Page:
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Old 2012-05-01, 18:20   #1
cheesehead
 
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Default Economic prospects for solar photovoltaic power

McKinsey & Company, a global management consulting firm (http://www.mckinsey.com/About_us) published a report earlier this month about the prospects for the solar power (solar photovoltaics, or PV) industry.

“Solar power: Darkest before dawn”

http://www.mckinsey.com/Client_Service/Sustainability/Latest_thinking/~/media/McKinsey/dotcom/client_service/Sustainability/PDFs/SRP_solar.ashx

(Note: It's a secured PDF -- you can download and view it, but can't copy from it. The three charts I link to are a blog's screen shots.)

McKinsey's site has an introductory article (http://www.mckinsey.com/Client_Servi...s_next_shining) that says:

Quote:
Originally Posted by McKinsey & Company
. . .

“Solar power: Darkest before dawn” finds that underlying PV costs are likely to continue to drop as manufacturing capacity doubles over the next three to five years. Indeed, the cost of a typical commercial system could fall 40 percent by 2015 and an additional 30 percent by 2020, permitting companies to capture attractive margins while vigorously installing new capacity.

The research suggests that the overall solar market will continue to grow—even though subsidies are expected to dry up. This growth, over the next 20 years, will stem largely from demand based on viable stand-alone economics in five customer segments: off-grid, residential and commercial in areas with good and moderate sun conditions, isolated grids, peak capacity in growth markets, and new large-scale power plants (exhibit).
"(exhibit)" refers to this chart:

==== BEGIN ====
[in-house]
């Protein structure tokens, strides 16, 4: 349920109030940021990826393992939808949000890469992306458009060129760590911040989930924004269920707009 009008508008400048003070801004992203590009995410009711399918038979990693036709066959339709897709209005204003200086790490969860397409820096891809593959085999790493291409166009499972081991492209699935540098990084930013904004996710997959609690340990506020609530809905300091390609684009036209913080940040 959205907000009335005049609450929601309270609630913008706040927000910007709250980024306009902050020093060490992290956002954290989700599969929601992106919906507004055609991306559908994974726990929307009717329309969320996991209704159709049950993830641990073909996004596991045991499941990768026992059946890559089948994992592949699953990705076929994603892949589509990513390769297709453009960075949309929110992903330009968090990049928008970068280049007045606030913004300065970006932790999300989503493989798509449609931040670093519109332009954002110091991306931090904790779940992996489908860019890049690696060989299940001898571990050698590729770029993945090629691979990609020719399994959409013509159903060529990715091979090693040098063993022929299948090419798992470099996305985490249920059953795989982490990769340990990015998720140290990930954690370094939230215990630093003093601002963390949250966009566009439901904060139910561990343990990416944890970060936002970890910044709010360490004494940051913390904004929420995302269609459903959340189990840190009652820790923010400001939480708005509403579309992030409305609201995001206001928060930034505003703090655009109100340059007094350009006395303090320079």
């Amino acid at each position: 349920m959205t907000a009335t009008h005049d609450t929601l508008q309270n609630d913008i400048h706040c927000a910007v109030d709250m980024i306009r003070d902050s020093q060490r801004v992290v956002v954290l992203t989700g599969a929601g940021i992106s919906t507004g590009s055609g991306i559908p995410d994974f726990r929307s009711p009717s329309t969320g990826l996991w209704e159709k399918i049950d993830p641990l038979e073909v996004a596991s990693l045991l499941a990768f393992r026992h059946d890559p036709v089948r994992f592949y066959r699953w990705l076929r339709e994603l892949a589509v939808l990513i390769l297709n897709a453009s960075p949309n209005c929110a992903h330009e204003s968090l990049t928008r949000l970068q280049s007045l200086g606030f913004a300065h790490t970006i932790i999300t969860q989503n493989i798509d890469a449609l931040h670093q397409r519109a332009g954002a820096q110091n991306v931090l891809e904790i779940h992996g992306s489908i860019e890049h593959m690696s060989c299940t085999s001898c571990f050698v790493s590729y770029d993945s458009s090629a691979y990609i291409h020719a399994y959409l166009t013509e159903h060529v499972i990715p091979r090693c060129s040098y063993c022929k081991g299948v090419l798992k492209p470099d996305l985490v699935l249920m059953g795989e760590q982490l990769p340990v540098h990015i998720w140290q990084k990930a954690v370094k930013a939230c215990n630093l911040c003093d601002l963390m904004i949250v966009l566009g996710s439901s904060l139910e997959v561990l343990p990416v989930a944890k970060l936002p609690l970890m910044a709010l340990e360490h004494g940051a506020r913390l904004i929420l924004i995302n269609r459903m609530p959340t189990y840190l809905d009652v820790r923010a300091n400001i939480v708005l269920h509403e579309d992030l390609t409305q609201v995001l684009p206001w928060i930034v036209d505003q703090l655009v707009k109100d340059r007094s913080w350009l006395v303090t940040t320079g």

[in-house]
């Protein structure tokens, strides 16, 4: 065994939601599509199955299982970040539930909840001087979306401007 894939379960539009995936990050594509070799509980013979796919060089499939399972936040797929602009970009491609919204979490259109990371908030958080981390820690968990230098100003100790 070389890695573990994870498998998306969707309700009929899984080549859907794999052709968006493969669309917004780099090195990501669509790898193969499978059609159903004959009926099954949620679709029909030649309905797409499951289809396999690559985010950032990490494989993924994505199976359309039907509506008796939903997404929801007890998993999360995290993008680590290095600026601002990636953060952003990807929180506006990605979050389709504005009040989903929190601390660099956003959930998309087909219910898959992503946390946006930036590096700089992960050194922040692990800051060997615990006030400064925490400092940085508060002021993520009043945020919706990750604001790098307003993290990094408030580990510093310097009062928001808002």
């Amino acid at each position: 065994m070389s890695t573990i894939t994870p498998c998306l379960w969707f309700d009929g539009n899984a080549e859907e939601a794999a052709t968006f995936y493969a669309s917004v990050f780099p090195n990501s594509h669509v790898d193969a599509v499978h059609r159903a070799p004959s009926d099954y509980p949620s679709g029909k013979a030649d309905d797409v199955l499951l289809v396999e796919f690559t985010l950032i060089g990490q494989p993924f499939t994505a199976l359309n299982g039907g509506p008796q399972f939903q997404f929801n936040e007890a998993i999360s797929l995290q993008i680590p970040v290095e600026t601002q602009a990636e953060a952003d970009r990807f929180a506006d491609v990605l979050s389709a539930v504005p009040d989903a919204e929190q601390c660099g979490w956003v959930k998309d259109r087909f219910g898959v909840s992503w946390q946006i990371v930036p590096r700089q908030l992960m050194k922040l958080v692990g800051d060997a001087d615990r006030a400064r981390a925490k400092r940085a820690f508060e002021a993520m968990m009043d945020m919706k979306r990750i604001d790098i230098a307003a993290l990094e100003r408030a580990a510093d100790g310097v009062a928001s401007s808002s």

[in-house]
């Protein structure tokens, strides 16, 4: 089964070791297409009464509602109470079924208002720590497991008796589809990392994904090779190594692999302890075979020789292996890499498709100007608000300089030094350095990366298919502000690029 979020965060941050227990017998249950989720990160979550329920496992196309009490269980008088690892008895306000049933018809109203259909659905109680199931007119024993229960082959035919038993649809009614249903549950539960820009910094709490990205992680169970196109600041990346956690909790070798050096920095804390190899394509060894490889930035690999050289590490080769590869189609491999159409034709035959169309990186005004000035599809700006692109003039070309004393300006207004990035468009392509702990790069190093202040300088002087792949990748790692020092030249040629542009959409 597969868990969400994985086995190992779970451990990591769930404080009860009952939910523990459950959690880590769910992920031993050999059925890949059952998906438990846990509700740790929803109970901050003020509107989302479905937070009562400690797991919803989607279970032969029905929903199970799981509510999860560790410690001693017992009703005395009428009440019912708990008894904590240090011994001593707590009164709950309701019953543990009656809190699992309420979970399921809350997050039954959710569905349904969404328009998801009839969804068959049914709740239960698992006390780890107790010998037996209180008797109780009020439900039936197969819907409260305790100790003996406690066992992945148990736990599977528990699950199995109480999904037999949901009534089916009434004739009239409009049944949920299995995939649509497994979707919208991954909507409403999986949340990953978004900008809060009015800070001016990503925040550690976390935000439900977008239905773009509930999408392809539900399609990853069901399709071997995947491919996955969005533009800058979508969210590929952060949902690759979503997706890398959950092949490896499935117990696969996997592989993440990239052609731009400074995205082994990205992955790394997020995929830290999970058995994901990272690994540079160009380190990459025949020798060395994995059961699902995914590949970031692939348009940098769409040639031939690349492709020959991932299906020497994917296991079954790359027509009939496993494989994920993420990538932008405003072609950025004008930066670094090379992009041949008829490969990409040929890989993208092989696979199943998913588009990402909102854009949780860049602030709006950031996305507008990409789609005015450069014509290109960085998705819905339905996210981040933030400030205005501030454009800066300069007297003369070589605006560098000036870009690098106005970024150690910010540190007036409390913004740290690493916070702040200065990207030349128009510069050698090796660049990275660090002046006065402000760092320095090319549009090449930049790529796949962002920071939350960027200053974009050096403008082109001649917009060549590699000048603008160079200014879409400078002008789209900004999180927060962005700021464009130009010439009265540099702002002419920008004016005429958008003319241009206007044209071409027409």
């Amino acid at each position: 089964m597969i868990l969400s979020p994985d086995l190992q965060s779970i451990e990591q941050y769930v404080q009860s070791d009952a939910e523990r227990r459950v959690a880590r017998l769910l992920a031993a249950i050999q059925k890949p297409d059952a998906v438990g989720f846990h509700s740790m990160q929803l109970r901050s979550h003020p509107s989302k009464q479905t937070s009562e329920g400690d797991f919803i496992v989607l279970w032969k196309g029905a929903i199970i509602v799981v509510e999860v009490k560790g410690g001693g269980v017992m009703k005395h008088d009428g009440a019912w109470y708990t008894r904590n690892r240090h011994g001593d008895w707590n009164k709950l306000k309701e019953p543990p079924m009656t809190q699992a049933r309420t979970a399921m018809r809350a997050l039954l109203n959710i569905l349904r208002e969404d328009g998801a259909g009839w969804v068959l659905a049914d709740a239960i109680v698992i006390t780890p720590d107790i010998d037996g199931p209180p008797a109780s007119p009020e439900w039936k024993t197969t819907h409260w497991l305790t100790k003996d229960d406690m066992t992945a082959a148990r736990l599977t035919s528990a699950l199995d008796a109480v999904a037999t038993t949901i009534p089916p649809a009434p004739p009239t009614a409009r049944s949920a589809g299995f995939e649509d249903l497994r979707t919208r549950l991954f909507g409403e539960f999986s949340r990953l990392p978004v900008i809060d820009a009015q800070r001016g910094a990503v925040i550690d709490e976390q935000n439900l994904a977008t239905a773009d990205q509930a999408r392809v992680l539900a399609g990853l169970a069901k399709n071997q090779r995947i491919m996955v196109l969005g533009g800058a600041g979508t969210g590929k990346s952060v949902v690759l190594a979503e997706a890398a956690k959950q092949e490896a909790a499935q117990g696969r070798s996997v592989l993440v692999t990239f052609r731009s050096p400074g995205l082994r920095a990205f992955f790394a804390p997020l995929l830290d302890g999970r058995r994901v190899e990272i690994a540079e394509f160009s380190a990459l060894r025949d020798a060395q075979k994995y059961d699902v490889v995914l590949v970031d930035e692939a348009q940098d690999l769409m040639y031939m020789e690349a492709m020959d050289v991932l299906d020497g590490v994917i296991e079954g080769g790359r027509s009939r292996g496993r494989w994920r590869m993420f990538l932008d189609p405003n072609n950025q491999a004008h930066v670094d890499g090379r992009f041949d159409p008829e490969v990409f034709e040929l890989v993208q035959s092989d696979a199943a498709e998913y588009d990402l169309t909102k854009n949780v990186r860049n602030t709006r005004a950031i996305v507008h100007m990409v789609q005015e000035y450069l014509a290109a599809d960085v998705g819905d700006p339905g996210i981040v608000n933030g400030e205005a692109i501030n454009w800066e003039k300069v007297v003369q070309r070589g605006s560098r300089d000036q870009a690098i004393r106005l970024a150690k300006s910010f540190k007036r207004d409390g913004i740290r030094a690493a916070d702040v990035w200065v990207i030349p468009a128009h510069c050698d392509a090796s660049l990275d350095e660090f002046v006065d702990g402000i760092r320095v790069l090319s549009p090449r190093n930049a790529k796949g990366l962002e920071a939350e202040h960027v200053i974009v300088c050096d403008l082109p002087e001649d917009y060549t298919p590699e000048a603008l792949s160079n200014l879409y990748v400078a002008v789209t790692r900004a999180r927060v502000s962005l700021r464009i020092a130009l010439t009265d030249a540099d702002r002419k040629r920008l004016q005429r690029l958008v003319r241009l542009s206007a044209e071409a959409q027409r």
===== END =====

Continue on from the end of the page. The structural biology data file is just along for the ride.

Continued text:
http://thinkprogress.org/wp-content/...2.14.20-PM.png

There's a blog post (http://thinkprogress.org/climate/201...tipping-point/) that has screen shots of three charts (including the one above) from the PDF:

Quote:
Originally Posted by Stephen Lacey(thinkprogress.org)
A new report from the prominent global consulting firm McKinsey shows why solar photovoltaics have hit a tipping point.

As the economics of solar PV continue to improve steadily and dramatically, McKinsey analysts conclude that the yearly “economic potential” of solar PV deployment could reach 600-1,000 gigawatts (1 million megawatts) by 2020.

. . .

That doesn’t mean 1 million megawatts will get built per year after 2020; it’s just an estimate of the economic competitiveness of solar PV. When factoring in real-word limitations like the regulatory environment, availability of financing, and infrastructure capabilities, the actual yearly market will be closer to 100 gigawatts in 2020.

. . .

The McKinsey report, appropriately named “Darkest Before Dawn,” highlights three crucial factors that are giving the solar industry so much momentum — even with such a violent shakeout occurring in the manufacturing sector today.

1. Because solar mostly competes with retail rates, the economic potential for the technology in high resource areas is far bigger than actual deployment figures would suggest. McKinsey predicts that the cost of installing a commercial-scale solar PV system will fall another 40 percent by 2015, growing the “unsubsidized economic potential” (i.e. the economic competitiveness without federal subsidies) of the technology to hundreds of gigawatts by 2020.
Here the blog has this chart screen shot: http://thinkprogress.org/wp-content/...2.13.09-PM.png
Quote: